Zoltan’s paper zooms in on this phenomenon. Before Zoltan’s work there were large discussions of the “shadow banking system”, but they tended to focus on the incentives that financial institutions had to create “shadow money” in order to hold (seemingly) high yielding assets. Pozsar’s work flips this perspective. Instead he asks, why is there such a large and deep customer base for shadow money? The answer he provides is- deposit insurance caps. It’s worth quoting Pozsar at length here:

As the limits of slicing and spreading growing institutional cash pools in fixed, insured increments across a shrinking number of banks and against binding unsecured exposure limits were reached, institutional cash pools faced two alternatives:
(i) holding uninsured deposits and becoming uninsured, unsecured creditors to banks, or
(ii) investing in insured deposit alternatives—that is, safe, short-term and liquid instruments—such as short-term
(ii/a) government guaranteed instruments or
(ii/b) a range of privately guaranteed instruments (secured instruments and money funds) issued by the so-called “shadow” banking system.
With only a limited appetite for direct, unsecured exposures to banks through uninsured deposits, however, institutional cash pools opted for the second set of alternatives. Relative to the aggregate volume of institutional cash pools, however, there was an insufficient supply of short-term government-guaranteed instruments to serve as insured deposit alternatives [...[ With a shortage of short-term government-guaranteed instruments, institutional cash pools next gravitated—almost by default—toward the other alternative of privately guaranteed instruments

I will return to the issue of “insufficient supply of short-term government-guaranteed instruments” in another piece. For today, what matters is that the key element of uninsured deposits is that they are “unsecured” i.e. not collateralized. This has two issues. 1) you’re less protected against loss because you’re exposed to all of a bank’s potential losses, rather than simply the value of one asset (the collateral). 2) Worse, you have the threat of illiquidity. Even if you will ultimately be paid back, the time it takes the FDIC to fully dispose of the bank’s assets can potentially be quite long. In the meantime, you have a “receivership certificate” which, to say the least, is not an attractive asset to hold. The attractive feature of secured claims- that is collateralized IOUs- is that in case of default you can sell the collateral- and typically quite quickly. Even the extreme case of taking the exact same loss with shadow money that you would have with uninsured deposits favors shadow money because you realize the loss quickly and have liquid funds on hand rather than an illiquid claim that will take- at the very least- months to resolve itself. At least, in theory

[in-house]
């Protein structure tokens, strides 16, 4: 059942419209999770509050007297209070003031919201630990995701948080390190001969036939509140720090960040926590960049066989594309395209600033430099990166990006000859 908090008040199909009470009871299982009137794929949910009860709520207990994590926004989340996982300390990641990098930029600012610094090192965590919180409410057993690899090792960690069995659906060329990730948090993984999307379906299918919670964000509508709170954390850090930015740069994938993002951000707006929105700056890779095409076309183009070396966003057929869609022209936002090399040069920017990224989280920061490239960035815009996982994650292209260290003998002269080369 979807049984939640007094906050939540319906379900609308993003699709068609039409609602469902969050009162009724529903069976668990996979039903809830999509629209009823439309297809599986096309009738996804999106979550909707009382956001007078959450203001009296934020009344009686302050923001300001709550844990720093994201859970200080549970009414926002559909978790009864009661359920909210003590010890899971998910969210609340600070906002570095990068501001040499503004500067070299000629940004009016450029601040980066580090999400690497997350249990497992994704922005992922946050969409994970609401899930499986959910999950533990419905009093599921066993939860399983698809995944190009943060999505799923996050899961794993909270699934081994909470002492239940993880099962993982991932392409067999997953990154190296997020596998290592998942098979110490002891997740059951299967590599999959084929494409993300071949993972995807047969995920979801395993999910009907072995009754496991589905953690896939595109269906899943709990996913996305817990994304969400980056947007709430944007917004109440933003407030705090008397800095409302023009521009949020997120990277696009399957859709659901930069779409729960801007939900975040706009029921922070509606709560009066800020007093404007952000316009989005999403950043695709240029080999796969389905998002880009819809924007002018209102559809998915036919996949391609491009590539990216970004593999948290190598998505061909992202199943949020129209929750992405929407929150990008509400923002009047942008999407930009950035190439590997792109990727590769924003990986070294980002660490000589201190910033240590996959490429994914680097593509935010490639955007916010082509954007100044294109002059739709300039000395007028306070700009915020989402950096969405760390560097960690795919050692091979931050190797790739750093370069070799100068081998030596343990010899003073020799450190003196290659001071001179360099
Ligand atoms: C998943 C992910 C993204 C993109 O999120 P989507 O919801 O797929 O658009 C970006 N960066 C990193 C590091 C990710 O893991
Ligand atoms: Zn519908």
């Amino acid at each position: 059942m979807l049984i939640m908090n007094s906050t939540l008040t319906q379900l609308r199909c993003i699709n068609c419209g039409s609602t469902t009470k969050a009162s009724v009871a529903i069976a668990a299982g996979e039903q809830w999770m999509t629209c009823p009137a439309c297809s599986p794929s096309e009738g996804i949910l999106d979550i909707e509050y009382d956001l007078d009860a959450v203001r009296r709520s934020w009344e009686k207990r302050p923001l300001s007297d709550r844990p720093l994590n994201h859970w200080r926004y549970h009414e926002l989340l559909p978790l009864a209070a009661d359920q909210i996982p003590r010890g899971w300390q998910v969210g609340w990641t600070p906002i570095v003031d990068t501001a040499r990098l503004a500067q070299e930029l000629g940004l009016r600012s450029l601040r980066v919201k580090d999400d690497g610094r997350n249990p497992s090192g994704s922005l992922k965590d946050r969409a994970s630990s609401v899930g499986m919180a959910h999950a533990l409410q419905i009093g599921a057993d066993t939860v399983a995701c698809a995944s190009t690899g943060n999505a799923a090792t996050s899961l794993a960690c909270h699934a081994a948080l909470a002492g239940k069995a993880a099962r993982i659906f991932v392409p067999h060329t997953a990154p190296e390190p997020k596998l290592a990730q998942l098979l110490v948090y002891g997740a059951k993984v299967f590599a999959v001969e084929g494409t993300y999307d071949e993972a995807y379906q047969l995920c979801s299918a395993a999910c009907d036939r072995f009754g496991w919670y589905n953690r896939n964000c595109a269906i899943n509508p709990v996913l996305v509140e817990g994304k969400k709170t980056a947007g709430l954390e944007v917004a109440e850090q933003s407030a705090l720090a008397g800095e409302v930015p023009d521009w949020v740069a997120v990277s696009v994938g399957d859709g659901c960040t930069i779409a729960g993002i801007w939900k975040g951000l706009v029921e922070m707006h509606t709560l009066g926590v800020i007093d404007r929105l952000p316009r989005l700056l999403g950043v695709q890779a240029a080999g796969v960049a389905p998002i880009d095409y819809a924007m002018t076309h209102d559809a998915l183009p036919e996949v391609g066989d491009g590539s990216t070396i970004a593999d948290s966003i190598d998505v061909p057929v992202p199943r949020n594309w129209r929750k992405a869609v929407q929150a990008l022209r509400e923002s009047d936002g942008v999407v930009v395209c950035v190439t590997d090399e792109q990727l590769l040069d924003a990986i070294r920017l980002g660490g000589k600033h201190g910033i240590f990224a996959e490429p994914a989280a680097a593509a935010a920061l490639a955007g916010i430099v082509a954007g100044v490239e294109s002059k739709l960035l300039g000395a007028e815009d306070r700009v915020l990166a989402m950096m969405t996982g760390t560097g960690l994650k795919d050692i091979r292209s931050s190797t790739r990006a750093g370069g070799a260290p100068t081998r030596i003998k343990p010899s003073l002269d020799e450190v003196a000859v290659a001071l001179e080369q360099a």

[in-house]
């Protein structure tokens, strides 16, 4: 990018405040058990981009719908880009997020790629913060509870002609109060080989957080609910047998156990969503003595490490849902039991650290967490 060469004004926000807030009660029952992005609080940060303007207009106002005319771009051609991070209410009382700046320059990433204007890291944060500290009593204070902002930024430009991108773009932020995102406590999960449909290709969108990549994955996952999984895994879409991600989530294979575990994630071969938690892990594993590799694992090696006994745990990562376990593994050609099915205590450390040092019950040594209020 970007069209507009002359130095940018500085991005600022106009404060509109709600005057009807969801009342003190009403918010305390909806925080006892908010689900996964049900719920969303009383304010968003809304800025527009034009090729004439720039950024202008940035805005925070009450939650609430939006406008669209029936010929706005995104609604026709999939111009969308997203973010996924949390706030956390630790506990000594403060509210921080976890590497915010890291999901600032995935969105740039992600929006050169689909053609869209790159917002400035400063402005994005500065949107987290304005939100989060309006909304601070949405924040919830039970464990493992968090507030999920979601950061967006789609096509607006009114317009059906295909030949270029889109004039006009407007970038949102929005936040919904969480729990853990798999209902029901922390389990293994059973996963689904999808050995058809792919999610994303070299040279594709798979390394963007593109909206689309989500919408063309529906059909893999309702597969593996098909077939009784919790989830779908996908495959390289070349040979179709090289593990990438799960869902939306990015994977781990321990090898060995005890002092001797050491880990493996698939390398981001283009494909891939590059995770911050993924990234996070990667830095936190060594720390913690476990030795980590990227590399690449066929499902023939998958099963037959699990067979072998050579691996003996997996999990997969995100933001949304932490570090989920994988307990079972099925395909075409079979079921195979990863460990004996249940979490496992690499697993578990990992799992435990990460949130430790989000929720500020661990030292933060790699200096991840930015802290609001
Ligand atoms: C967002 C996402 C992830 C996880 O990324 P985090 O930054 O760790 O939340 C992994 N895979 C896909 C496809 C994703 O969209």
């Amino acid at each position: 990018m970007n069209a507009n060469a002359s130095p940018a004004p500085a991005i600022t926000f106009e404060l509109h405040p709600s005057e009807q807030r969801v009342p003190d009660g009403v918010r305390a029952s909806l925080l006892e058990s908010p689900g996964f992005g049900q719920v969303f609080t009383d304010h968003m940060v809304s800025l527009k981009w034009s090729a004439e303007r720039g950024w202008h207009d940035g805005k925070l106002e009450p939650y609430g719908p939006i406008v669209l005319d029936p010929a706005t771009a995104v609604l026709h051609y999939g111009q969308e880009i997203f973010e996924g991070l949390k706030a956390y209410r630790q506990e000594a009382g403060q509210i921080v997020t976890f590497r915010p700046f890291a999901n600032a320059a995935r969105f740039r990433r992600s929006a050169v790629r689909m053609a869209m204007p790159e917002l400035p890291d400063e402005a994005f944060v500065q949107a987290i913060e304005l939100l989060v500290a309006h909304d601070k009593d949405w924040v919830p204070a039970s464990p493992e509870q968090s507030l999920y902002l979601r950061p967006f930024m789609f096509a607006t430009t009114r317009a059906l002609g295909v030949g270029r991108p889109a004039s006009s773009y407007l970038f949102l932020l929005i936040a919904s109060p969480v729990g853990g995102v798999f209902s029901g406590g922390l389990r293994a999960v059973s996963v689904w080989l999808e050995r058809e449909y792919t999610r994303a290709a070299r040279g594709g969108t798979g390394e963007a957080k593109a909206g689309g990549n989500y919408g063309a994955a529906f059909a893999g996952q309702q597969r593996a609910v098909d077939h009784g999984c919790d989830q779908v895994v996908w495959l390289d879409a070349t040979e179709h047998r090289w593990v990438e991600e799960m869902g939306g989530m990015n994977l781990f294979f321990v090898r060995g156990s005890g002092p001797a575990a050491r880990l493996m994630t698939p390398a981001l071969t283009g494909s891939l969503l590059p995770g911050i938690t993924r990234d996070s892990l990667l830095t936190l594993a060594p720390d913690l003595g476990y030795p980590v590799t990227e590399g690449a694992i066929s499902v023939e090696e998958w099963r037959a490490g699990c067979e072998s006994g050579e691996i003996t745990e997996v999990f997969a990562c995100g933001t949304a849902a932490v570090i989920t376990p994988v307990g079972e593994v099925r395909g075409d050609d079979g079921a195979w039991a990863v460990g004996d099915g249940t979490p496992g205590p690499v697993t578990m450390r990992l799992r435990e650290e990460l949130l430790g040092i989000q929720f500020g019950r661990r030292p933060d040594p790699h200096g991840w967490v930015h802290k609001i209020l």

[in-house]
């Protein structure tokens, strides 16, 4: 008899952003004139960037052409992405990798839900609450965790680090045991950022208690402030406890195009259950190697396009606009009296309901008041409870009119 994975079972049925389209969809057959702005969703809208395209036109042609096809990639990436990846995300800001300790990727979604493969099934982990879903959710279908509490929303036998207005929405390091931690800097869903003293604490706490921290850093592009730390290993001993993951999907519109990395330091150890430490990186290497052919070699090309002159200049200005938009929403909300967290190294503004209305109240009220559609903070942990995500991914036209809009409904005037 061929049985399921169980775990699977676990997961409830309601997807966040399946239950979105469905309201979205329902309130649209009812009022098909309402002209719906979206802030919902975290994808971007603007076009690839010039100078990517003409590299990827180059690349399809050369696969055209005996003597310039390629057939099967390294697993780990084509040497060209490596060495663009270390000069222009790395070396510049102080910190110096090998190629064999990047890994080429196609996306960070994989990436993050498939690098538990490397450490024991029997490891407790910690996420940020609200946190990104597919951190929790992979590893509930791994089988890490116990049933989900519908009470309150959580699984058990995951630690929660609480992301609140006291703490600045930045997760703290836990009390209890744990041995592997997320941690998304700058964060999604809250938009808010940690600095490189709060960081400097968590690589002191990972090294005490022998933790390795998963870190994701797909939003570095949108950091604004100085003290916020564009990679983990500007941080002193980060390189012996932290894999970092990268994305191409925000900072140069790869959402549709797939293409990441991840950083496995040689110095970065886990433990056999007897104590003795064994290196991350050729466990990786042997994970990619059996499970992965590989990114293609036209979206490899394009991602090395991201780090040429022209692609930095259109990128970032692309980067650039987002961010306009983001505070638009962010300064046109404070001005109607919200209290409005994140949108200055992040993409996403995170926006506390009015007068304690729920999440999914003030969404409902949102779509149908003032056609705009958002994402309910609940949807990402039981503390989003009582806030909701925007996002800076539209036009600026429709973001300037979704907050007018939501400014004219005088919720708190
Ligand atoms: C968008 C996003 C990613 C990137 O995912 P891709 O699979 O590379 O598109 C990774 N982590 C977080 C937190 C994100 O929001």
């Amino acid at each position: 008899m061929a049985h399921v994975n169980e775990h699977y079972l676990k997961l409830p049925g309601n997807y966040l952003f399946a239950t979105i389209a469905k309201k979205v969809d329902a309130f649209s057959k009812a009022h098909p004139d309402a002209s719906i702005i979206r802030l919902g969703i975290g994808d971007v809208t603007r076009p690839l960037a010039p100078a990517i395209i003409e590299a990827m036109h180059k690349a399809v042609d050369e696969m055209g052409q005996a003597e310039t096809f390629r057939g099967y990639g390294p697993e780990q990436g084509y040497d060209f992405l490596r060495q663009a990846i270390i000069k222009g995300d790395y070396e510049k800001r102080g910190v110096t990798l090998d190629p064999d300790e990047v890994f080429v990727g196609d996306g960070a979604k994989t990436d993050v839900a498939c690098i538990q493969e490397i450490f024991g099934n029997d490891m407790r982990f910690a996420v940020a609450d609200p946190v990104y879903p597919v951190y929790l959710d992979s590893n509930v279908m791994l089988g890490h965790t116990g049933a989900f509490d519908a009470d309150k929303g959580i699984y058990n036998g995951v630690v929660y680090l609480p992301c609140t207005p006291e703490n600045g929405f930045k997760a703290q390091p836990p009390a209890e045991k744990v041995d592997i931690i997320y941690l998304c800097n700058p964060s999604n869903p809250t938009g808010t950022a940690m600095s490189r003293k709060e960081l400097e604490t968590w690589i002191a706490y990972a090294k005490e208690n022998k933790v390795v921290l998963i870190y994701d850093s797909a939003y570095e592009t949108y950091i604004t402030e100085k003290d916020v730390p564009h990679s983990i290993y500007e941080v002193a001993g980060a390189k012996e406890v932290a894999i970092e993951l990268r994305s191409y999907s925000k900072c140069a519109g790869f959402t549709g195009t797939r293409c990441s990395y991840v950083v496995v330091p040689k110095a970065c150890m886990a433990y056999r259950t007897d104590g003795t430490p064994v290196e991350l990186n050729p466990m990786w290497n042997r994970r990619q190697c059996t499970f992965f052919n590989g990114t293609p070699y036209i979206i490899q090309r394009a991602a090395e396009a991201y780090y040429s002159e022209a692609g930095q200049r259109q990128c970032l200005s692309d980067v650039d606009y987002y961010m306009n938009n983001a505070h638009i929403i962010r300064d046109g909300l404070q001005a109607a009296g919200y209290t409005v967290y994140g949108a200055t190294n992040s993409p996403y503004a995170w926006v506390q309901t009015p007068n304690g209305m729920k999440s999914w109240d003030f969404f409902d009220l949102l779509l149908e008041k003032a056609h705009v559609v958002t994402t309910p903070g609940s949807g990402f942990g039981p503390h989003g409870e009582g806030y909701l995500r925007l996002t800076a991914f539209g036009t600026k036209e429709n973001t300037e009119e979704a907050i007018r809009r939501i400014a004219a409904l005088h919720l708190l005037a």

Which leads to the negative consequences part. This search for collateralized shadow monies to replace uncollateralized uninsured deposits is not some harmless, costless process. Indeed the very term shadow banking was coined by Paul McCulley in 2007 to describe a set of “non-bank” financial institutions which ultimately themselves experienced a run… A “shadow bank run”, if you will. Recall that the thing that makes today’s shadow money valuable is that “even” in the case of default, and you can sell the underlying collateral quickly and easily. In other words, the collateral is safe and liquid. Just as losses (whether unrealized or realized) can cause a run by uninsured depositors, potential losses can cause a run by shadow money holders. Remember 2007 and 2008? Remember a little instrument called a Mortgage-Backed Security? It should not surprise you to learn that these were one of the key forms of safe collateral which “collateralized” shadow money. Oops!